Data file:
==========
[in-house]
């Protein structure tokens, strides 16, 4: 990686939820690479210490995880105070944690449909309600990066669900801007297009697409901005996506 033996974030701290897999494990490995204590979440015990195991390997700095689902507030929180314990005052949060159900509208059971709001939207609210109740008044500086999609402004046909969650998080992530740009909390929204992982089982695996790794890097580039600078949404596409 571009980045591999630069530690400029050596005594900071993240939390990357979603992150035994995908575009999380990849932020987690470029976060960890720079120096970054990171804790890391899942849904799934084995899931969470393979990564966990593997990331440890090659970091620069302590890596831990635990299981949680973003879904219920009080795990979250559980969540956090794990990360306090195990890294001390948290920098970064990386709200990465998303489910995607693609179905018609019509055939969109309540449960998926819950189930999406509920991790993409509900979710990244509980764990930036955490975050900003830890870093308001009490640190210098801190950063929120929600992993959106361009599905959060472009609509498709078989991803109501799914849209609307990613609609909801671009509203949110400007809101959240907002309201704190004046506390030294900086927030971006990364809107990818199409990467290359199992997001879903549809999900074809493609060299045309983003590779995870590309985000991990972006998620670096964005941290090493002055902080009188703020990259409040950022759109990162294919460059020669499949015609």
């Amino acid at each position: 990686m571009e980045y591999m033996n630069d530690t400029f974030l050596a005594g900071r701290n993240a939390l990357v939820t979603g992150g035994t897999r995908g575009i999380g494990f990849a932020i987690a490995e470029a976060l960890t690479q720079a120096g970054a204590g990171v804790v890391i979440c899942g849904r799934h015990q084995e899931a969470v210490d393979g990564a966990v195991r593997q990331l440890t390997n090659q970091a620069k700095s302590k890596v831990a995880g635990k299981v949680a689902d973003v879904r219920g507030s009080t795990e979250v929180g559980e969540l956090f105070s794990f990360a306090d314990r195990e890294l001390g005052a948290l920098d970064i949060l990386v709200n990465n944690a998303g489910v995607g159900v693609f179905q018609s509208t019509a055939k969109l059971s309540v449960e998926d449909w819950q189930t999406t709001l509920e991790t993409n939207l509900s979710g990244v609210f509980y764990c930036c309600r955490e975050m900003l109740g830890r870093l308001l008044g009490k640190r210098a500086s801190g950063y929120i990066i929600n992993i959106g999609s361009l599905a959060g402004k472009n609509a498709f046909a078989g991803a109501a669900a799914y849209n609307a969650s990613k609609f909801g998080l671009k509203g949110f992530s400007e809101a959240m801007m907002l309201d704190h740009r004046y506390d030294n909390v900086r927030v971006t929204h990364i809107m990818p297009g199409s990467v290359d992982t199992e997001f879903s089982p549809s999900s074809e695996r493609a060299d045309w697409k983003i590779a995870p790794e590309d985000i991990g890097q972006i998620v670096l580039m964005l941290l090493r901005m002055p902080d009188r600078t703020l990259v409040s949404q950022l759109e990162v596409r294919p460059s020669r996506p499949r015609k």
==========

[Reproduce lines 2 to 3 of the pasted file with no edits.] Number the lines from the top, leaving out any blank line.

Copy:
């Protein structure tokens, strides 16, 4: 990686939820690479210490995880105070944690449909309600990066669900801007297009697409901005996506 033996974030701290897999494990490995204590979440015990195991390997700095689902507030929180314990005052949060159900509208059971709001939207609210109740008044500086999609402004046909969650998080992530740009909390929204992982089982695996790794890097580039600078949404596409 571009980045591999630069530690400029050596005594900071993240939390990357979603992150035994995908575009999380990849932020987690470029976060960890720079120096970054990171804790890391899942849904799934084995899931969470393979990564966990593997990331440890090659970091620069302590890596831990635990299981949680973003879904219920009080795990979250559980969540956090794990990360306090195990890294001390948290920098970064990386709200990465998303489910995607693609179905018609019509055939969109309540449960998926819950189930999406509920991790993409509900979710990244509980764990930036955490975050900003830890870093308001009490640190210098801190950063929120929600992993959106361009599905959060472009609509498709078989991803109501799914849209609307990613609609909801671009509203949110400007809101959240907002309201704190004046506390030294900086927030971006990364809107990818199409990467290359199992997001879903549809999900074809493609060299045309983003590779995870590309985000991990972006998620670096964005941290090493002055902080009188703020990259409040950022759109990162294919460059020669499949015609």
């Amino acid at each position: 990686m571009e980045y591999m033996n630069d530690t400029f974030l050596a005594g900071r701290n993240a939390l990357v939820t979603g992150g035994t897999r995908g575009i999380g494990f990849a932020i987690a490995e470029a976060l960890t690479q720079a120096g970054a204590g990171v804790v890391i979440c899942g849904r799934h015990q084995e899931a969470v210490d393979g990564a966990v195991r593997q990331l440890t390997n090659q970091a620069k700095s302590k890596v831990a995880g635990k299981v949680a689902d973003v879904r219920g507030s009080t795990e979250v929180g559980e969540l956090f105070s794990f990360a306090d314990r195990e890294l001390g005052a948290l920098d970064i949060l990386v709200n990465n944690a998303g489910v995607g159900v693609f179905q018609s509208t019509a055939k969109l059971s309540v449960e998926d449909w819950q189930t999406t709001l509920e991790t993409n939207l509900s979710g990244v609210f509980y764990c930036c309600r955490e975050m900003l109740g830890r870093l308001l008044g009490k640190r210098a500086s801190g950063y929120i990066i929600n992993i959106g999609s361009l599905a959060g402004k472009n609509a498709f046909a078989g991803a109501a669900a799914y849209n609307a969650s990613k609609f909801g998080l671009k509203g949110f992530s400007e809101a959240m801007m907002l309201d704190h740009r004046y506390d030294n909390v900086r927030v971006t929204h990364i809107m990818p297009g199409s990467v290359d992982t199992e997001f879903s089982p549809s999900s074809e695996r493609a060299d045309w697409k983003i590779a995870p790794e590309d985000i991990g890097q972006i998620v670096l580039m964005l941290l090493r901005m002055p902080d009188r600078t703020l990259v409040s949404q950022l759109e990162v596409r294919p460059s020669r996506p499949r015609k």